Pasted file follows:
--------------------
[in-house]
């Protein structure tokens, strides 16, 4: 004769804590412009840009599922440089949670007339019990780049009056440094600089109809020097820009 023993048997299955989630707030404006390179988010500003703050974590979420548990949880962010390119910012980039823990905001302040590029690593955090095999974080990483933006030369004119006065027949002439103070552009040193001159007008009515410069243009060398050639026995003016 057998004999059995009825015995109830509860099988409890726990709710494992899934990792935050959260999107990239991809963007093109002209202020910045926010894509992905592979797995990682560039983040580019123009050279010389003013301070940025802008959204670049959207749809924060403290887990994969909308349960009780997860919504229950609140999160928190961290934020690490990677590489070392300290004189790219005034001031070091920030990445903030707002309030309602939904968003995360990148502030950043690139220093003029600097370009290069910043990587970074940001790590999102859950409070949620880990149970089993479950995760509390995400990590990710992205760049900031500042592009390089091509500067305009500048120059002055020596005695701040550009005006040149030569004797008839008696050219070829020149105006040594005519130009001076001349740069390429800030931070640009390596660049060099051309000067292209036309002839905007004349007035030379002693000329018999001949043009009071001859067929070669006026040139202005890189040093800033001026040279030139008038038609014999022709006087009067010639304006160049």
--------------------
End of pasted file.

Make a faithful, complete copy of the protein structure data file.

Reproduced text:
[in-house]
């Protein structure tokens, strides 16, 4: 004769804590412009840009599922440089949670007339019990780049009056440094600089109809020097820009 023993048997299955989630707030404006390179988010500003703050974590979420548990949880962010390119910012980039823990905001302040590029690593955090095999974080990483933006030369004119006065027949002439103070552009040193001159007008009515410069243009060398050639026995003016 057998004999059995009825015995109830509860099988409890726990709710494992899934990792935050959260999107990239991809963007093109002209202020910045926010894509992905592979797995990682560039983040580019123009050279010389003013301070940025802008959204670049959207749809924060403290887990994969909308349960009780997860919504229950609140999160928190961290934020690490990677590489070392300290004189790219005034001031070091920030990445903030707002309030309602939904968003995360990148502030950043690139220093003029600097370009290069910043990587970074940001790590999102859950409070949620880990149970089993479950995760509390995400990590990710992205760049900031500042592009390089091509500067305009500048120059002055020596005695701040550009005006040149030569004797008839008696050219070829020149105006040594005519130009001076001349740069390429800030931070640009390596660049060099051309000067292209036309002839905007004349007035030379002693000329018999001949043009009071001859067929070669006026040139202005890189040093800033001026040279030139008038038609014999022709006087009067010639304006160049």